Dealing with the psycho-social aspects of the disease

Before you start treatment, it is important to ask your doctor what the treatment options are, how effective they are likely to be and what side effects you may encounter. Every patient will respond differently, so it is impossible for doctors to tell you exactly how your body will react, but it is possible to give a good general indication. They will also be able to tell you what is likely to happen if you decide not to have a particular treatment.

The treatment that your doctor recommends will depend on the results of all the tests that were carried out during and immediately after diagnosis. Understanding what is happening to you and why it is needed will help you to cope, both at the beginning and as your treatment proceeds.

Make sure you tell your doctor or nurse if you have any new symptoms, or if your existing symptoms get worse, so that your treatment can be modified or changed. Most side effects of treatment are short-lived and can be reduced with supportive treatment. It is also important to find out from your doctor about any symptoms that can be worrisome and would mean that you should call for medical help.

While your active treatment is underway, it is common to feel that what you are going through is hard for you and your family to live with. Living with myeloma is much more of a challenge than simply enduring the symptoms and side effects of treatment, since it may interfere with some of your normal activities. You may feel a sense of loss of time and freedom. At times this may make you feel depressed, angry or resentful. You may feel isolated, and that other people don’t understand what you are feeling, or are afraid to talk with you about it. All these feelings are normal. Try to do things you enjoy, but don’t feel guilty if some days are not so positive. Joining a myeloma support group or online forum can be enormously helpful in sharing advice and keeping up your morale.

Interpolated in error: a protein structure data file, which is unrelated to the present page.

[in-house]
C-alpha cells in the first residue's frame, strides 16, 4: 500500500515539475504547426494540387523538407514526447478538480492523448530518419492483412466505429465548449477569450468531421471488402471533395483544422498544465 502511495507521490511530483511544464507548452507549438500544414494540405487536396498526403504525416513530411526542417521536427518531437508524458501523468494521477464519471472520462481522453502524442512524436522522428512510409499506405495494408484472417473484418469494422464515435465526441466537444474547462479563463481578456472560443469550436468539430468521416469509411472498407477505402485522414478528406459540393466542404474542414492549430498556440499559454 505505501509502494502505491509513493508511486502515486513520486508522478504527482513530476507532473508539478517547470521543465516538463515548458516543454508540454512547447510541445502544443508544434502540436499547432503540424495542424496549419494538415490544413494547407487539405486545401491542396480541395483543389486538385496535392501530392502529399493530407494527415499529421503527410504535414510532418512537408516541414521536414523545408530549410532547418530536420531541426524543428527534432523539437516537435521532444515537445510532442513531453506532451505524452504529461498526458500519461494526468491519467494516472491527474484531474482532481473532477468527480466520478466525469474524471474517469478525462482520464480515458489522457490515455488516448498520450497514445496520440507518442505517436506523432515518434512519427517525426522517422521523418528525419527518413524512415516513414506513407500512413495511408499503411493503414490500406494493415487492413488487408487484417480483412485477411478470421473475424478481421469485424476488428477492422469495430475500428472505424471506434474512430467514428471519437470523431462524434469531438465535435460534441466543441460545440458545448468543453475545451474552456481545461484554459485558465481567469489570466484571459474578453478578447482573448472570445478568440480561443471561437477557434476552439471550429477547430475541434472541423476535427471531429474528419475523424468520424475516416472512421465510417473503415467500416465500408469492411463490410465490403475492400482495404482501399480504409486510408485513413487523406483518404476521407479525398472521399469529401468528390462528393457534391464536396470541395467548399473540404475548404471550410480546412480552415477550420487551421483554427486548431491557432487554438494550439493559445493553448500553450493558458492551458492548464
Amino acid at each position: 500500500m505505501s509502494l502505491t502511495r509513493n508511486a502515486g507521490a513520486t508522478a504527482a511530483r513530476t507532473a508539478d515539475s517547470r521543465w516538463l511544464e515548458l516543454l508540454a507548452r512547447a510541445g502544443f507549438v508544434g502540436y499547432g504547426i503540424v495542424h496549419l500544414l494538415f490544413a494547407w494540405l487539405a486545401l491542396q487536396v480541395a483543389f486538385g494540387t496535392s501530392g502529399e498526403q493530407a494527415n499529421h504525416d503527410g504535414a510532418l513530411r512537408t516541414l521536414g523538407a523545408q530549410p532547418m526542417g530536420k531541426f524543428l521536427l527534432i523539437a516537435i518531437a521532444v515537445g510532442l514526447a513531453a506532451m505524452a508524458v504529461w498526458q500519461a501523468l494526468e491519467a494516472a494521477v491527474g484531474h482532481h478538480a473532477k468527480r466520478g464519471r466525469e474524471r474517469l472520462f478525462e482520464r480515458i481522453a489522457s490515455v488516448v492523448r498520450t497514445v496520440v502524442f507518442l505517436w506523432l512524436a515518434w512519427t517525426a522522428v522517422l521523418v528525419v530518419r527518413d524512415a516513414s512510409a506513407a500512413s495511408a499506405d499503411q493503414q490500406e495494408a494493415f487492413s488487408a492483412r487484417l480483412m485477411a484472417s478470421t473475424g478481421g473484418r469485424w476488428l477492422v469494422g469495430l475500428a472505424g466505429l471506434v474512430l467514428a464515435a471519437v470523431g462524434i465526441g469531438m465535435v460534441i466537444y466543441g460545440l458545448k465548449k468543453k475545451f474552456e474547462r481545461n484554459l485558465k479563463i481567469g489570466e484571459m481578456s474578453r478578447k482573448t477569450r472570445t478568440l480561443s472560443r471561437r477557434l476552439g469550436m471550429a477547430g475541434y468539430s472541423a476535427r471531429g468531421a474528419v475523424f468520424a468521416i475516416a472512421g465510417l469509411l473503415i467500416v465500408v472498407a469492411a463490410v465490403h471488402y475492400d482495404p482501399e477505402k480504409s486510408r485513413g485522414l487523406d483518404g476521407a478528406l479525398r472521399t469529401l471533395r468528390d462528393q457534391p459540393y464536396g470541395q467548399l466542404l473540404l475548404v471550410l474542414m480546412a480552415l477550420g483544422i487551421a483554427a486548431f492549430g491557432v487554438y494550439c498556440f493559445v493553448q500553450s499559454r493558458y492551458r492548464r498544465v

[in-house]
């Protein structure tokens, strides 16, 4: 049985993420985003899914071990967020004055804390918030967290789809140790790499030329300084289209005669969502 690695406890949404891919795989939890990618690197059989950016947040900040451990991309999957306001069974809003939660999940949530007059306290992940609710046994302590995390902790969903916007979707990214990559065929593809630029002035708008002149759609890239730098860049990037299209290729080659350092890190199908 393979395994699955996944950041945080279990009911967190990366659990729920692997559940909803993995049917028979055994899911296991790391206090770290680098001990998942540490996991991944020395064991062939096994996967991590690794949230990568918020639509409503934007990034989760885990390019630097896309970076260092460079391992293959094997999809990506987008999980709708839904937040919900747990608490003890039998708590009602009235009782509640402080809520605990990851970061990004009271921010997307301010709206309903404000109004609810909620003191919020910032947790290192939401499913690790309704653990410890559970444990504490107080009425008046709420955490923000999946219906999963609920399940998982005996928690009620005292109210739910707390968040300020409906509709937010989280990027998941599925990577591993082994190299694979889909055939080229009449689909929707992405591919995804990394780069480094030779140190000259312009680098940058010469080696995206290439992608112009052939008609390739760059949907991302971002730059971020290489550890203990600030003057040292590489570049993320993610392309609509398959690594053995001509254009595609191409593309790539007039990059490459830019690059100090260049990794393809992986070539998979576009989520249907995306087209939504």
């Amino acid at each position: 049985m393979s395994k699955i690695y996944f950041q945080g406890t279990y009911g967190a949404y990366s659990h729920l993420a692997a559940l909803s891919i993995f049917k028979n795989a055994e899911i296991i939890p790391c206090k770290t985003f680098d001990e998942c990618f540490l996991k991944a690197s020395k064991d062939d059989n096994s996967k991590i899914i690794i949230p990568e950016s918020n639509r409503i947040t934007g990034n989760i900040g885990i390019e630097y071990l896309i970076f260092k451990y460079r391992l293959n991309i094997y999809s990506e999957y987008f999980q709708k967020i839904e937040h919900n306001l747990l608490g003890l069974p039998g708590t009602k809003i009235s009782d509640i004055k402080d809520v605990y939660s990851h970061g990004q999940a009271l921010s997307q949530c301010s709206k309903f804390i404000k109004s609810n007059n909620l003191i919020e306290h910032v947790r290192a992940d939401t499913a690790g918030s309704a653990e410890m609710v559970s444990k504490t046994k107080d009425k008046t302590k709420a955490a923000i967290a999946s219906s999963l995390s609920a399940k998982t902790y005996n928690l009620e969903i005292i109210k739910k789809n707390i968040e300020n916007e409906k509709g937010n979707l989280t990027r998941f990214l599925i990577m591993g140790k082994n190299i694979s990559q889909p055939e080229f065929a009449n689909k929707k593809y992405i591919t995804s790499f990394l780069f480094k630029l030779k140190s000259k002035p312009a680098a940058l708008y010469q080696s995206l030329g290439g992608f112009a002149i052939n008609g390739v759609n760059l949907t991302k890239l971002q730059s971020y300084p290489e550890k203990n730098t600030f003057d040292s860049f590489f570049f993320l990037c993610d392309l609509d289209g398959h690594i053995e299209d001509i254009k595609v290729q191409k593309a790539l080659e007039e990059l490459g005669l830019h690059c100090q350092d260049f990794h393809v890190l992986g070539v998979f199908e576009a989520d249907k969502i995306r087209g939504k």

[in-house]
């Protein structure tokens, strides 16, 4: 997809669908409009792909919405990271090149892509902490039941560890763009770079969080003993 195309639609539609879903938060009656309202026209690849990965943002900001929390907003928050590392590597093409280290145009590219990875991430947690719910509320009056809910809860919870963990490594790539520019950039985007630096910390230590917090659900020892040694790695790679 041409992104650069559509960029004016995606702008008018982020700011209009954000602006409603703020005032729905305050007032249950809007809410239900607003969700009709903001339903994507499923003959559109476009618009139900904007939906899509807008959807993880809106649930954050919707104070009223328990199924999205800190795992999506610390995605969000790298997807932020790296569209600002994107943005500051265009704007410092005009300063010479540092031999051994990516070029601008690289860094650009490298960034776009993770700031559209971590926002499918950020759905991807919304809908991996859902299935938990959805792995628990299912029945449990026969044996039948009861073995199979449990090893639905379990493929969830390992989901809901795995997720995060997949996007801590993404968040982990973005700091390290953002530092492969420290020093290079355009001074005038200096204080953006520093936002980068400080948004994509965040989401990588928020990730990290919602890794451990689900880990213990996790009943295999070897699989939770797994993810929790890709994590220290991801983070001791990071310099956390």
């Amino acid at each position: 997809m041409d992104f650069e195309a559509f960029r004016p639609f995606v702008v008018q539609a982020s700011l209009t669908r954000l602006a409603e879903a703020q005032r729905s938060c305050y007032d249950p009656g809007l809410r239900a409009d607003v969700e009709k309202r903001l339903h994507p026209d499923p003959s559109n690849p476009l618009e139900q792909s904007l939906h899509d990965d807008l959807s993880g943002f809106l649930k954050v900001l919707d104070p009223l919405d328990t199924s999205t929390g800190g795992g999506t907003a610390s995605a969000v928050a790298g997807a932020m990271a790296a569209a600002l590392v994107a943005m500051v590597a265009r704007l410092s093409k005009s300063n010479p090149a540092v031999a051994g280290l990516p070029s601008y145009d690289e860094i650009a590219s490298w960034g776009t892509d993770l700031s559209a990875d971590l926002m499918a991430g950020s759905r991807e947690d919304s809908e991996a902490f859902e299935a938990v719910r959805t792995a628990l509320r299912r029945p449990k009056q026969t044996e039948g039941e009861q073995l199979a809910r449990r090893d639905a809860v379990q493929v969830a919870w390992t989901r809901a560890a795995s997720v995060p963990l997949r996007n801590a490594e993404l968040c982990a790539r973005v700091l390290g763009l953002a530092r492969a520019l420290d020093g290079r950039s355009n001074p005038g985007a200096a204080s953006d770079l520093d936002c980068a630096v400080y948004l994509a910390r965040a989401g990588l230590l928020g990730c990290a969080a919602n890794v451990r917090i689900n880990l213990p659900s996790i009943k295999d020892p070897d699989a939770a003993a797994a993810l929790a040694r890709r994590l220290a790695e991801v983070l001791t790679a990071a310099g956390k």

Once your treatment period is over, you may feel better and able to gradually presume your normal life activities again. In some countries and in some cases, maintenance treatment, e.g., a low dose of lenalidomide or thalidomide, is given over a long period, with the aim of making the period of remission last for as long as possible. In other instances, a consolidation treatment can be given for a short time after the end of the main therapy to obtain the maximum benefit. Both options may be beneficial, but may not necessarily be available in your country nor recommended by your haematologist given your specific circumstances.

Your myeloma may become resistance to treatment, or you may not respond to treatment at all. This is known as refractory myeloma.

This can be disappointing, but it does not mean that you will not respond to a second-line course, usually of a different treatment. An indication that a treatment has not been successful is a return or increase of symptoms, including bone pain and lack of energy. The relapse will be confirmed by tests; principally a rising level of paraprotein in your blood. Continue to talk to family members, friends and healthcare professionals about how you are feeling. Stay informed about future treatments and the possible options for the future. It is OK to feel sad and upset. Tell your healthcare team who have experience supporting patients and family members in similar situations.

Preparing for medical check-ups

You will have regular check-ups from the time of your diagnosis. The frequency may vary in different countries in Europe, but they are likely to be every few weeks/months and will be set by your physician. Because myeloma is a complicated condition that brings with it many questions, it is a good idea to think carefully about any questions that you have before your check-ups.

We recommend writing down any symptoms, feelings, or treatments you may have questions about and keep a diary in the days or weeks before to ensure you cover everything. If you leave a notebook somewhere handy in your house or carry it with you, you can make a note of questions whenever they come into your mind. You can take the list with you to the doctor at your next appointment. Many people find it helpful to take their partner or friend with them; this can enable you to take in and remember the doctor’s suggestions. If he or she proposes a change in your treatment, it is perfectly acceptable to ask for a little more time to make your decision when you have been able to discuss it with your family.

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